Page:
- Ask for the nutrition facts or research before so you can select items that are lower in sodium value.
- Tips for Grocery Shopping
- Know the foods that are highly processed and high in sodium. Some of these items are canned soups, salad dressings, condiments, frozen ready to eat meals, and many snack foods. These items should be avoided or used in moderation.
- Check the Nutrition Facts label when selecting foods. The sodium content will always be on the Nutrition Facts label. If the Percent Daily Value of sodium is listed as 20% or more it is a high source of sodium.
- Buy products, like canned beans and vegetables, soups, broths, etc. that are sodium-free or low sodium.
- Tips for Cooking at Home
- Make your own salad dressings.
- Rinse canned beans or canned vegetables several times before cooking or consuming.
- Season with herbs, spices, vinegar and fruit juices instead of salts.
- Eat more fresh or frozen fruits and vegetables and low-fat dairy products.
- Include leaner cuts of meat like skinless chicken breast and seafood in meals.
- Snack on unsalted nuts instead of pretzels or chips.
Easy Marinara Sauce
Makes approximately 8 cups
Commercial marinara and pasta sauces are often high in sodium and sugar. Making your own can easily reduce sugar and sodium by half.
- 3tablespoons olive oil
- 1cup onion, finely diced
- 1/3cup carrot, shredded
- 4 garlic cloves, minced
- 4 tablespoons tomato paste
- 1 teaspoon dried oregano
- 28 low sodium or sodium-free whole tomatoes, canned
- 28 low sodium or sodium-free crushed tomatoes, canned
- ½ tsp. salt
- ½ tsp. pepper
- ½ tsp. cayenne pepper
- 1/4cup fresh basil chopped
- 1/4 cup fresh parsley, chopped
- In a large pot, heat olive oil over medium heat. Add onion, carrot, and garlic. Cook until soft, about 5 minutes.
- Add in tomato paste and cook for 2-3 minutes.
- Add whole tomatoes (with juice) and gently break apart with the spoon. Then add oregano, crushed tomatoes, salt, pepper, and cayenne pepper.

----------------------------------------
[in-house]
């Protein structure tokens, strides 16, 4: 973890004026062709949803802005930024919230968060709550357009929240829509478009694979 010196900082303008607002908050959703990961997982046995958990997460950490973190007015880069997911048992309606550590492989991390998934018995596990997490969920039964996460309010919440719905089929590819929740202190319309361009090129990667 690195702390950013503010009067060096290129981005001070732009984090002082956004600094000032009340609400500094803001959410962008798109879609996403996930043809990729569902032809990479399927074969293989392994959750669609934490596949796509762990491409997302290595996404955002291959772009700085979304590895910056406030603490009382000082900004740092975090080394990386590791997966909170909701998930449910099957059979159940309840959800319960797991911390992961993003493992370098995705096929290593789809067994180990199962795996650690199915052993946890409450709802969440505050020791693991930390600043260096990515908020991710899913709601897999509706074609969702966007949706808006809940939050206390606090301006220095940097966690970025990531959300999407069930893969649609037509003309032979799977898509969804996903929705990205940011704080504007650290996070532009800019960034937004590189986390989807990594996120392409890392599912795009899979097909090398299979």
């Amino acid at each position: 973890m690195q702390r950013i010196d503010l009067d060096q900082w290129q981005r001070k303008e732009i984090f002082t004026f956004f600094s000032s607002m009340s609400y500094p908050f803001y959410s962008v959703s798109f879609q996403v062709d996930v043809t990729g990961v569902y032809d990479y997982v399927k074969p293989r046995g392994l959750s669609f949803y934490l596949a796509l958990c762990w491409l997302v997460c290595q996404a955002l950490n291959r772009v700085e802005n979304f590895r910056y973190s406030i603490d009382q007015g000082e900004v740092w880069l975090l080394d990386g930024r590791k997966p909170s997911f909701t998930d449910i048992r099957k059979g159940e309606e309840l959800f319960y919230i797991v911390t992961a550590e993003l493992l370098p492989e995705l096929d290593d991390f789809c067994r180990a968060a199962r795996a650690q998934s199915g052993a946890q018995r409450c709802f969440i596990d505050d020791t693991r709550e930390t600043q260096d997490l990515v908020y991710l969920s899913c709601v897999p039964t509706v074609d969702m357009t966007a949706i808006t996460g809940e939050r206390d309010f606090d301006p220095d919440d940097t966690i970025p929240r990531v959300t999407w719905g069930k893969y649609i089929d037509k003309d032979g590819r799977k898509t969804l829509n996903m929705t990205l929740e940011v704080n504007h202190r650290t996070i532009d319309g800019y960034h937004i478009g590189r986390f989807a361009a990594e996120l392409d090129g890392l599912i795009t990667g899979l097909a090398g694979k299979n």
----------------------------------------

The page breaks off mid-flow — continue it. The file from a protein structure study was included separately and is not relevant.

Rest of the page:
- Simmer uncovered on low heat for 20 minutes or until sauce reaches desired consistency.
- If you would like s smooth sauce puree in a blender or use an immersion blender.
- Stir in chopped basil and parsley and simmer an additional 5-10 minutes.
- Serve as dipping sauce for eggplant fries, over spaghetti or enjoy in your favorite recipes. Freeze or refrigerate to store.
Recipe provided by Chef Ellen Clevenger-Firley
- North Carolina Department of Health and Human Services, Division of Public Health, State Center for Health Statistics. 2015 Detailed Mortality Statistics for North Carolina.
- Centers for Disease Control and Prevention. Behavioral Risk Factor Surveillance System. Sortable Risk Factors and Health Indicators.
- Department of Health and Human Services, National Institutes of Health, National Heart, Lung, and Blood Institute, National High Blood Pressure Education Program. Seventh Report of the Joint National Committee on Prevention, Detection, Evaluation, and Treatment of High Blood Pressure (JNC 7 Express). NIH Publication No. 03-5233, December 2003.
- S. Department of Health and Human Services and U.S. Department of Agriculture. 2015 – 2020 Dietary Guidelines for Americans. 8th Edition. December 2015.